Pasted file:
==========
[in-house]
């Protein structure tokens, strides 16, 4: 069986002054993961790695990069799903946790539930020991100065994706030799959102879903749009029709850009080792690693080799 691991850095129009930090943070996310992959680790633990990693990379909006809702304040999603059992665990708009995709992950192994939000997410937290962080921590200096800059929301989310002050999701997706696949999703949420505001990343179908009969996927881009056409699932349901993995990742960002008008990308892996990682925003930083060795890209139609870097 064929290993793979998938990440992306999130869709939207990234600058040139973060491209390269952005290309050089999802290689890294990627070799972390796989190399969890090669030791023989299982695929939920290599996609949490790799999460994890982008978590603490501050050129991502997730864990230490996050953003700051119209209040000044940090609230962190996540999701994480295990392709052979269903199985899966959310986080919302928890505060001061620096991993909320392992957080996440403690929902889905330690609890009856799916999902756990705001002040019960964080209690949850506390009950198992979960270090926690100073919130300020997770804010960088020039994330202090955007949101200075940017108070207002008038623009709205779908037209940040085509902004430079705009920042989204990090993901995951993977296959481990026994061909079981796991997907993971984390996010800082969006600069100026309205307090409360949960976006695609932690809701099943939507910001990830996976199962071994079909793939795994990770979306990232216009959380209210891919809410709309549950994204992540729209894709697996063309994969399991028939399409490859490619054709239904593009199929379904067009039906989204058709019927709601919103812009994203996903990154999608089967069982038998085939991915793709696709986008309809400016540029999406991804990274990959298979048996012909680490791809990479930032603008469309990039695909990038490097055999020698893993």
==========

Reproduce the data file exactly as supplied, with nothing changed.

[in-house]
């Protein structure tokens, strides 16, 4: 069986002054993961790695990069799903946790539930020991100065994706030799959102879903749009029709850009080792690693080799 691991850095129009930090943070996310992959680790633990990693990379909006809702304040999603059992665990708009995709992950192994939000997410937290962080921590200096800059929301989310002050999701997706696949999703949420505001990343179908009969996927881009056409699932349901993995990742960002008008990308892996990682925003930083060795890209139609870097 064929290993793979998938990440992306999130869709939207990234600058040139973060491209390269952005290309050089999802290689890294990627070799972390796989190399969890090669030791023989299982695929939920290599996609949490790799999460994890982008978590603490501050050129991502997730864990230490996050953003700051119209209040000044940090609230962190996540999701994480295990392709052979269903199985899966959310986080919302928890505060001061620096991993909320392992957080996440403690929902889905330690609890009856799916999902756990705001002040019960964080209690949850506390009950198992979960270090926690100073919130300020997770804010960088020039994330202090955007949101200075940017108070207002008038623009709205779908037209940040085509902004430079705009920042989204990090993901995951993977296959481990026994061909079981796991997907993971984390996010800082969006600069100026309205307090409360949960976006695609932690809701099943939507910001990830996976199962071994079909793939795994990770979306990232216009959380209210891919809410709309549950994204992540729209894709697996063309994969399991028939399409490859490619054709239904593009199929379904067009039906989204058709019927709601919103812009994203996903990154999608089967069982038998085939991915793709696709986008309809400016540029999406991804990274990959298979048996012909680490791809990479930032603008469309990039695909990038490097055999020698893993």